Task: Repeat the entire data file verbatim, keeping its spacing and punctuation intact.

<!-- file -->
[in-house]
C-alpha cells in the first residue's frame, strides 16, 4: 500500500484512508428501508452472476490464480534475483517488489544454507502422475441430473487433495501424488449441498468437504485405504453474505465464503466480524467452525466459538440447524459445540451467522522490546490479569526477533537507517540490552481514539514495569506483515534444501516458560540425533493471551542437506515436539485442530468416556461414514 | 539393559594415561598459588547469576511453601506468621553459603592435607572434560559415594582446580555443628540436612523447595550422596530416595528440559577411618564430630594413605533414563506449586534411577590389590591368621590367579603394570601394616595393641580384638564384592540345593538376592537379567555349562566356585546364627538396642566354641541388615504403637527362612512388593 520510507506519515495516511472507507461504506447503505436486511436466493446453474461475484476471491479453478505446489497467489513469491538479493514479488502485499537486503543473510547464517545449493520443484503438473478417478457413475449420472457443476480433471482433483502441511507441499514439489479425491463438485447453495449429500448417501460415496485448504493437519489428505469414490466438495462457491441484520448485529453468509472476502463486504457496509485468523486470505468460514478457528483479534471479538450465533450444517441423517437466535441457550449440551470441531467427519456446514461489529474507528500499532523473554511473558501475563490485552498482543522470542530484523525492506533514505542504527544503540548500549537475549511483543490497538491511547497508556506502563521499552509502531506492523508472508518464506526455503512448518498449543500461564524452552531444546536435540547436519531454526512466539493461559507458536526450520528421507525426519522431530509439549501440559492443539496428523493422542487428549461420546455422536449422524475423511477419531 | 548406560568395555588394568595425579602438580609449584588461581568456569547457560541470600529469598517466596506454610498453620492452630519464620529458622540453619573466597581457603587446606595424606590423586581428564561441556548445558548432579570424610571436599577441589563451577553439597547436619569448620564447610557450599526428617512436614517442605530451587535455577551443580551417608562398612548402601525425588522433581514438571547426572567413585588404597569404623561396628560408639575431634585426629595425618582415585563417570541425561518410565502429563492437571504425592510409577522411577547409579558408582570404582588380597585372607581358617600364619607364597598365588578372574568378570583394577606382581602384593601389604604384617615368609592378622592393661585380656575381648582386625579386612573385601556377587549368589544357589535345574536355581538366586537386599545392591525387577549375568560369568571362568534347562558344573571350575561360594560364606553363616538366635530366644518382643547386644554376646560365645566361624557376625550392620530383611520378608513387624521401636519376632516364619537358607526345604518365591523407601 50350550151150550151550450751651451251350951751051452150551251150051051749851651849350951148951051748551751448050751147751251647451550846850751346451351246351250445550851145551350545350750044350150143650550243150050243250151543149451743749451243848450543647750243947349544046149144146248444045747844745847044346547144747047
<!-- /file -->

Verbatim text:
[in-house]
C-alpha cells in the first residue's frame, strides 16, 4: 500500500484512508428501508452472476490464480534475483517488489544454507502422475441430473487433495501424488449441498468437504485405504453474505465464503466480524467452525466459538440447524459445540451467522522490546490479569526477533537507517540490552481514539514495569506483515534444501516458560540425533493471551542437506515436539485442530468416556461414514 | 539393559594415561598459588547469576511453601506468621553459603592435607572434560559415594582446580555443628540436612523447595550422596530416595528440559577411618564430630594413605533414563506449586534411577590389590591368621590367579603394570601394616595393641580384638564384592540345593538376592537379567555349562566356585546364627538396642566354641541388615504403637527362612512388593 520510507506519515495516511472507507461504506447503505436486511436466493446453474461475484476471491479453478505446489497467489513469491538479493514479488502485499537486503543473510547464517545449493520443484503438473478417478457413475449420472457443476480433471482433483502441511507441499514439489479425491463438485447453495449429500448417501460415496485448504493437519489428505469414490466438495462457491441484520448485529453468509472476502463486504457496509485468523486470505468460514478457528483479534471479538450465533450444517441423517437466535441457550449440551470441531467427519456446514461489529474507528500499532523473554511473558501475563490485552498482543522470542530484523525492506533514505542504527544503540548500549537475549511483543490497538491511547497508556506502563521499552509502531506492523508472508518464506526455503512448518498449543500461564524452552531444546536435540547436519531454526512466539493461559507458536526450520528421507525426519522431530509439549501440559492443539496428523493422542487428549461420546455422536449422524475423511477419531 | 548406560568395555588394568595425579602438580609449584588461581568456569547457560541470600529469598517466596506454610498453620492452630519464620529458622540453619573466597581457603587446606595424606590423586581428564561441556548445558548432579570424610571436599577441589563451577553439597547436619569448620564447610557450599526428617512436614517442605530451587535455577551443580551417608562398612548402601525425588522433581514438571547426572567413585588404597569404623561396628560408639575431634585426629595425618582415585563417570541425561518410565502429563492437571504425592510409577522411577547409579558408582570404582588380597585372607581358617600364619607364597598365588578372574568378570583394577606382581602384593601389604604384617615368609592378622592393661585380656575381648582386625579386612573385601556377587549368589544357589535345574536355581538366586537386599545392591525387577549375568560369568571362568534347562558344573571350575561360594560364606553363616538366635530366644518382643547386644554376646560365645566361624557376625550392620530383611520378608513387624521401636519376632516364619537358607526345604518365591523407601 50350550151150550151550450751651451251350951751051452150551251150051051749851651849350951148951051748551751448050751147751251647451550846850751346451351246351250445550851145551350545350750044350150143650550243150050243250151543149451743749451243848450543647750243947349544046149144146248444045747844745847044346547144747047